Washington, DC (October 5, 2020) – For more than 30 years, the Federal Trade Commission has claimed imaginary powers to obtain millions, if not billions, of dollars in damages under Section 13(b) of the FTC Act, which only authorizes injunctions against present or future illegal behavior. The New Civil Liberties Alliance, a nonpartisan, nonprofit civil rights group, has filed an amicus brief in the U.S. Supreme Court admonishing the FTC for its unlawful practice in applying the agency’s statutory provisions. FTC has transformed its limited statutory right to enjoin into an absolute right to secure any “equitable remedy.”

NCLA argues that the FTC has chosen this course to avoid the due process protections for monetary remedies provided by Congress in the FTC Act. It did this by a stealthy litigation strategy singling out weak targets and then using consent orders and judgments obtained to move the law in an unauthorized direction.

The Supreme Court consolidated two cases, AMG Capital Management, LLC v. FTC and FTC v. Credit Bureau Center, LLC, to examine this question. NCLA supports the Petitioner in AMG Capital Management, where the Ninth Circuit sided with the FTC, and the Respondent in Credit Bureau Center, LLC, where the Seventh Circuit correctly noted that the statute gave the FTC no such power. In both cases the FTC sought to manipulate a forward-looking injunction to obtain an award of damages for past injury. Section 13(b) of the FTC Act allows the FTC to obtain an injunction in certain circumstances, but under no circumstances does it authorize the permanent injunctions that include monetary relief.

Recently, in Credit Bureau, the U.S. Court of Appeals for the Seventh Circuit called out the FTC on this atextual interpretation of the law that had wrongly asserted equitable powers for the agency under Section 13(b). The Ninth Circuit, bound by its own precedent, noted the problem but allowed the FTC over a billion dollars of damages against AMG Capital—without the statutory protections provided by Congress for monetary damages or even a jury trial, which the Seventh Amendment to the Constitution grants all Americans for suits at law for money damages over twenty dollars.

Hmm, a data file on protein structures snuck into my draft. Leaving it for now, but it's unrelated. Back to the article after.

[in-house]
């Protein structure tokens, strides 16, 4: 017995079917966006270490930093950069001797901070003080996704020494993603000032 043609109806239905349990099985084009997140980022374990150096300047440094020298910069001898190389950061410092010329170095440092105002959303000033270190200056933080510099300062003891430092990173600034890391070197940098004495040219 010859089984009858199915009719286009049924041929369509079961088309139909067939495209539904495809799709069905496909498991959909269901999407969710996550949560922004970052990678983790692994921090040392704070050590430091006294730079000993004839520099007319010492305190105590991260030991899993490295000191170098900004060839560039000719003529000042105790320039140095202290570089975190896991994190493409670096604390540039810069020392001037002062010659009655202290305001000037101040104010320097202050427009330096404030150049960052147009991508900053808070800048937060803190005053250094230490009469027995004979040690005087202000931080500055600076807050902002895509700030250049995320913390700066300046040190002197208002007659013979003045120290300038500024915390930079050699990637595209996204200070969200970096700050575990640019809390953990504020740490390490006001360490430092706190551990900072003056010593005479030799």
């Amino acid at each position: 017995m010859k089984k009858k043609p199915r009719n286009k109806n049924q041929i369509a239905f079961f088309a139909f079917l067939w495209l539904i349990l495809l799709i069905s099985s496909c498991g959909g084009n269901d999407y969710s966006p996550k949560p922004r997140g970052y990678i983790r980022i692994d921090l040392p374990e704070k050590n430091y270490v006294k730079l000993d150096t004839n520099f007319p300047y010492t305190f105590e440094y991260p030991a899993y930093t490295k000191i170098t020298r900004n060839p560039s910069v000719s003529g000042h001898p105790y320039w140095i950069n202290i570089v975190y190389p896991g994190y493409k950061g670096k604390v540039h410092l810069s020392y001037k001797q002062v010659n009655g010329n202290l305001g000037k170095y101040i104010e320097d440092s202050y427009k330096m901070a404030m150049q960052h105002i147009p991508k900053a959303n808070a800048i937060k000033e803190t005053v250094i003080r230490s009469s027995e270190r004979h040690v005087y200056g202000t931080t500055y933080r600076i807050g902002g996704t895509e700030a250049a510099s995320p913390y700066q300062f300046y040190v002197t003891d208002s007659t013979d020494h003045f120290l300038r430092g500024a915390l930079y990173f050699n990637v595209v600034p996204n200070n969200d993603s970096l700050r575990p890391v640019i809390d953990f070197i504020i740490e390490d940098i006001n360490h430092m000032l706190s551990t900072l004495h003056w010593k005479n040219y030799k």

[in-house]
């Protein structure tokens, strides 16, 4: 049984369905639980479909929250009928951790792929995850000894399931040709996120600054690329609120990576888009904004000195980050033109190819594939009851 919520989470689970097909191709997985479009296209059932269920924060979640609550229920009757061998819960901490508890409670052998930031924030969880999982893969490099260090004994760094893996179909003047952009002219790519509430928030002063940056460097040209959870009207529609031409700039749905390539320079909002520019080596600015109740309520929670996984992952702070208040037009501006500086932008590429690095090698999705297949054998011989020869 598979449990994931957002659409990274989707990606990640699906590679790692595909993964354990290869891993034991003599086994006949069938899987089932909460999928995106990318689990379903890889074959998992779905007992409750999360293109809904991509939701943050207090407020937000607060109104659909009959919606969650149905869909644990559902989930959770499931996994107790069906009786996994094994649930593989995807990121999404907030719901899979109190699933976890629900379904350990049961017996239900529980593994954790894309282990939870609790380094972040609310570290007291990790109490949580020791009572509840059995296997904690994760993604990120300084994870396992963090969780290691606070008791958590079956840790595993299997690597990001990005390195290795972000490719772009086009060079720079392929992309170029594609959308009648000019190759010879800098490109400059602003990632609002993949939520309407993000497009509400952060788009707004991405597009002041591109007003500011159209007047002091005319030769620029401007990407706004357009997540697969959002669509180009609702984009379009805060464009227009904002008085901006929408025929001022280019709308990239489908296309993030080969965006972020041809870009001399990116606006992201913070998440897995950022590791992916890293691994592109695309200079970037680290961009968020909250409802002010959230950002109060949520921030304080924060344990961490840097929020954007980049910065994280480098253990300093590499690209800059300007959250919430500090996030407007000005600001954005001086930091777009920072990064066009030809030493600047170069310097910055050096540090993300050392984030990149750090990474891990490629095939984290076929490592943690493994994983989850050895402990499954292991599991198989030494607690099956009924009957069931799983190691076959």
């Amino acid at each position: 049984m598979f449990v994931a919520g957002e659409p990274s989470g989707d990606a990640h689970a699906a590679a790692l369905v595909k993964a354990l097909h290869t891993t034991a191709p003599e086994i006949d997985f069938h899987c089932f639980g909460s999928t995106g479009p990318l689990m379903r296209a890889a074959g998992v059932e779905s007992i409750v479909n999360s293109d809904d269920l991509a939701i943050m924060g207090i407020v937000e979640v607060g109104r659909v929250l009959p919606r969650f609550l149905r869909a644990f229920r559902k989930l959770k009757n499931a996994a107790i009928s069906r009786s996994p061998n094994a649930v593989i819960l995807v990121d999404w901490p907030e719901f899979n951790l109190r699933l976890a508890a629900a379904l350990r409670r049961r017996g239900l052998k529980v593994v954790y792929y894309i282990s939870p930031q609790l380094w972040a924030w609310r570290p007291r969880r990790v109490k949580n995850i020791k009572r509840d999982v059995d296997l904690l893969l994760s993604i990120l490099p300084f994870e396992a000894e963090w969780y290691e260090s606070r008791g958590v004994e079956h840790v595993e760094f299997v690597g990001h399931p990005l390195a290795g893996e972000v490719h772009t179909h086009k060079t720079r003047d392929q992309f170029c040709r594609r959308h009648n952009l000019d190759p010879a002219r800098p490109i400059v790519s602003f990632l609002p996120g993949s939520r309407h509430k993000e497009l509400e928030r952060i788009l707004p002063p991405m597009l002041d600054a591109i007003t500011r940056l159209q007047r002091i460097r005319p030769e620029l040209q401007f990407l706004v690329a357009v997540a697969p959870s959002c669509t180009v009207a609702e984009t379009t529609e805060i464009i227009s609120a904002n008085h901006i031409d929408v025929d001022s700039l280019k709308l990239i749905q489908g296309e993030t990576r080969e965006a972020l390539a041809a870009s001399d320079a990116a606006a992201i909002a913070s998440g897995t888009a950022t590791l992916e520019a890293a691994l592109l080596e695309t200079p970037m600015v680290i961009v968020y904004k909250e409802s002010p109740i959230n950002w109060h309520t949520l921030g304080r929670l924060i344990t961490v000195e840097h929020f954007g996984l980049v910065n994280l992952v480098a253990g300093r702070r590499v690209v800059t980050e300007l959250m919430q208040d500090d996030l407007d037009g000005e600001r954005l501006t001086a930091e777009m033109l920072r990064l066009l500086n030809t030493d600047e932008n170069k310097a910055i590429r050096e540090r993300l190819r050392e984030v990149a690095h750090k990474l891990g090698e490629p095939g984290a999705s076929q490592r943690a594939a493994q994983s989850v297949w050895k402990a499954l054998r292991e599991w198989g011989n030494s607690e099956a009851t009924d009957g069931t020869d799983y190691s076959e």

This Court should reject the FTC’s arguments and restore the limits Congress imposed on the agency, avoiding further Constitutional challenges based on a denial of due process or jury rights.

NCLA released the following statements:  

“The FTC uses Section 13(b) for the same reason and with as little legal justification as Willy Sutton had for robbing banks: ‘That’s where the money is.’ The Supreme Court has to stop this unlawful power grab by an out of control agency.”

— John J. Vecchione, Senior Litigation Counsel, NCLA  

“If the FTC believes it has inadequate tools for enforcing its regulatory goals, it should go to Congress and ask for new legislative authority. It is unacceptable for the FTC to invent new enforcement powers that Congress has never granted.”

— Richard Samp, Senior Litigation Counsel, NCLA  


NCLA is a nonpartisan, nonprofit civil rights group founded by prominent legal scholar Philip Hamburger to protect constitutional freedoms from violations by the Administrative State. NCLA’s public-interest litigation and other pro bono advocacy strive to tame the unlawful power of state and federal agencies and to foster a new civil liberties movement that will help restore Americans’ fundamental rights.

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